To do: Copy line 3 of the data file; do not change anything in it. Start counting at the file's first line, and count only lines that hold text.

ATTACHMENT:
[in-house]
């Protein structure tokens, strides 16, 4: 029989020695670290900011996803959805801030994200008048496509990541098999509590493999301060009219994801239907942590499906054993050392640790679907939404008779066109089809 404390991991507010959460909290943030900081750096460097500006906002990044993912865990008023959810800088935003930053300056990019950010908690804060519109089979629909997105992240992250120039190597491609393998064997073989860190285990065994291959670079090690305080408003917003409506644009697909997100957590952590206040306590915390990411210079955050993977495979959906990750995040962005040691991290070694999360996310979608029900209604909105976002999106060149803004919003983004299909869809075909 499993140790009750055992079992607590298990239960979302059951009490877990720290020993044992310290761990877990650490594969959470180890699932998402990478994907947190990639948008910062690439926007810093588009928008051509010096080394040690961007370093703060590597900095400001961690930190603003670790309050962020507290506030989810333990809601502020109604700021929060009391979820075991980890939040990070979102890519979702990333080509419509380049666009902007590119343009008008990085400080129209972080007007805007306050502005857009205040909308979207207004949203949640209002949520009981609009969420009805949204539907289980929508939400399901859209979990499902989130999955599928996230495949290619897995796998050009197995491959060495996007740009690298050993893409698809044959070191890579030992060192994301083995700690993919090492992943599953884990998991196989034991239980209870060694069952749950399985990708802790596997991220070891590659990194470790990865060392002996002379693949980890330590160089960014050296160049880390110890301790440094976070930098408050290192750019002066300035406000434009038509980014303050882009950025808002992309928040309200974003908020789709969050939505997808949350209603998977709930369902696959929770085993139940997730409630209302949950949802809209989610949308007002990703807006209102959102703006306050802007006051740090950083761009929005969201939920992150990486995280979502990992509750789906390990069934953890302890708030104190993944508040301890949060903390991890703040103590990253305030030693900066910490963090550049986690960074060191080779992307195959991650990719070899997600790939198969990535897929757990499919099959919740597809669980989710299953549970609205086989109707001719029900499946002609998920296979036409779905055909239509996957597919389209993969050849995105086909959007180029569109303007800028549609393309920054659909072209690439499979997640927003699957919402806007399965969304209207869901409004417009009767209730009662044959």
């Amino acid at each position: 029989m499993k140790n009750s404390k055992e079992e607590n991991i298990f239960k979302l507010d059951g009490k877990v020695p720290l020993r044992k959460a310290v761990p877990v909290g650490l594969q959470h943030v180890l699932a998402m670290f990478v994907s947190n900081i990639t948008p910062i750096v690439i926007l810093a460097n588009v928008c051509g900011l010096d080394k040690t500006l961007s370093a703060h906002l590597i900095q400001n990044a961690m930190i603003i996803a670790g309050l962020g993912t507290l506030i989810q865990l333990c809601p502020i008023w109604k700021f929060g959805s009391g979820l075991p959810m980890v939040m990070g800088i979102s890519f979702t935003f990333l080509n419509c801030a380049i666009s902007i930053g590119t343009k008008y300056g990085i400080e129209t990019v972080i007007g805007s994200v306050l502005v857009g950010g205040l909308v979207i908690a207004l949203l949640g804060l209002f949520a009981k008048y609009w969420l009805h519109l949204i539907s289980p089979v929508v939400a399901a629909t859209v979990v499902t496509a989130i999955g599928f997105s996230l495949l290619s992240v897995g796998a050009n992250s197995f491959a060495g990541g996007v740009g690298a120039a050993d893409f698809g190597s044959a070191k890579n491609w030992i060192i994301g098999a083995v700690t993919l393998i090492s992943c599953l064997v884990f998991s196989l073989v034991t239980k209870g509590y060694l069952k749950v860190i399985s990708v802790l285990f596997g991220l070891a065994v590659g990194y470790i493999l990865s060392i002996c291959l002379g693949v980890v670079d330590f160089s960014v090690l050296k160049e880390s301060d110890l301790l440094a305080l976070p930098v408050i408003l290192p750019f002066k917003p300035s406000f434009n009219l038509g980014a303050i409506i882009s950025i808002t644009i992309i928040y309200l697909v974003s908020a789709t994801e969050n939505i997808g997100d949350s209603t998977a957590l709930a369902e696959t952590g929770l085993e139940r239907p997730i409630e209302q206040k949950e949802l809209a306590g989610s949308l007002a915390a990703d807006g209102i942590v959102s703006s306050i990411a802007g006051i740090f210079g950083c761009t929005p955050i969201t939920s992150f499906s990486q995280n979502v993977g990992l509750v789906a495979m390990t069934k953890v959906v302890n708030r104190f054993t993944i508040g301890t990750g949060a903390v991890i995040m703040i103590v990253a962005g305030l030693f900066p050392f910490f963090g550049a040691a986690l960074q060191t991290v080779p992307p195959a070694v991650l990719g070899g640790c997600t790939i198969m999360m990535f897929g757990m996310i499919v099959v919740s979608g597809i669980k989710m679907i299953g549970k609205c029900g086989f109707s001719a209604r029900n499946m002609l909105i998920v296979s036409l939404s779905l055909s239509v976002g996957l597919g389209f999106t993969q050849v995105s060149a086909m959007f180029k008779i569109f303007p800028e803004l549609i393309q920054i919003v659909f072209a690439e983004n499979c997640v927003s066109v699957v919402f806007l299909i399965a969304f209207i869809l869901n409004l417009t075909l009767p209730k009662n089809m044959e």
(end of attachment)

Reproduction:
């Amino acid at each position: 029989m499993k140790n009750s404390k055992e079992e607590n991991i298990f239960k979302l507010d059951g009490k877990v020695p720290l020993r044992k959460a310290v761990p877990v909290g650490l594969q959470h943030v180890l699932a998402m670290f990478v994907s947190n900081i990639t948008p910062i750096v690439i926007l810093a460097n588009v928008c051509g900011l010096d080394k040690t500006l961007s370093a703060h906002l590597i900095q400001n990044a961690m930190i603003i996803a670790g309050l962020g993912t507290l506030i989810q865990l333990c809601p502020i008023w109604k700021f929060g959805s009391g979820l075991p959810m980890v939040m990070g800088i979102s890519f979702t935003f990333l080509n419509c801030a380049i666009s902007i930053g590119t343009k008008y300056g990085i400080e129209t990019v972080i007007g805007s994200v306050l502005v857009g950010g205040l909308v979207i908690a207004l949203l949640g804060l209002f949520a009981k008048y609009w969420l009805h519109l949204i539907s289980p089979v929508v939400a399901a629909t859209v979990v499902t496509a989130i999955g599928f997105s996230l495949l290619s992240v897995g796998a050009n992250s197995f491959a060495g990541g996007v740009g690298a120039a050993d893409f698809g190597s044959a070191k890579n491609w030992i060192i994301g098999a083995v700690t993919l393998i090492s992943c599953l064997v884990f998991s196989l073989v034991t239980k209870g509590y060694l069952k749950v860190i399985s990708v802790l285990f596997g991220l070891a065994v590659g990194y470790i493999l990865s060392i002996c291959l002379g693949v980890v670079d330590f160089s960014v090690l050296k160049e880390s301060d110890l301790l440094a305080l976070p930098v408050i408003l290192p750019f002066k917003p300035s406000f434009n009219l038509g980014a303050i409506i882009s950025i808002t644009i992309i928040y309200l697909v974003s908020a789709t994801e969050n939505i997808g997100d949350s209603t998977a957590l709930a369902e696959t952590g929770l085993e139940r239907p997730i409630e209302q206040k949950e949802l809209a306590g989610s949308l007002a915390a990703d807006g209102i942590v959102s703006s306050i990411a802007g006051i740090f210079g950083c761009t929005p955050i969201t939920s992150f499906s990486q995280n979502v993977g990992l509750v789906a495979m390990t069934k953890v959906v302890n708030r104190f054993t993944i508040g301890t990750g949060a903390v991890i995040m703040i103590v990253a962005g305030l030693f900066p050392f910490f963090g550049a040691a986690l960074q060191t991290v080779p992307p195959a070694v991650l990719g070899g640790c997600t790939i198969m999360m990535f897929g757990m996310i499919v099959v919740s979608g597809i669980k989710m679907i299953g549970k609205c029900g086989f109707s001719a209604r029900n499946m002609l909105i998920v296979s036409l939404s779905l055909s239509v976002g996957l597919g389209f999106t993969q050849v995105s060149a086909m959007f180029k008779i569109f303007p800028e803004l549609i393309q920054i919003v659909f072209a690439e983004n499979c997640v927003s066109v699957v919402f806007l299909i399965a969304f209207i869809l869901n409004l417009t075909l009767p209730k009662n089809m044959e």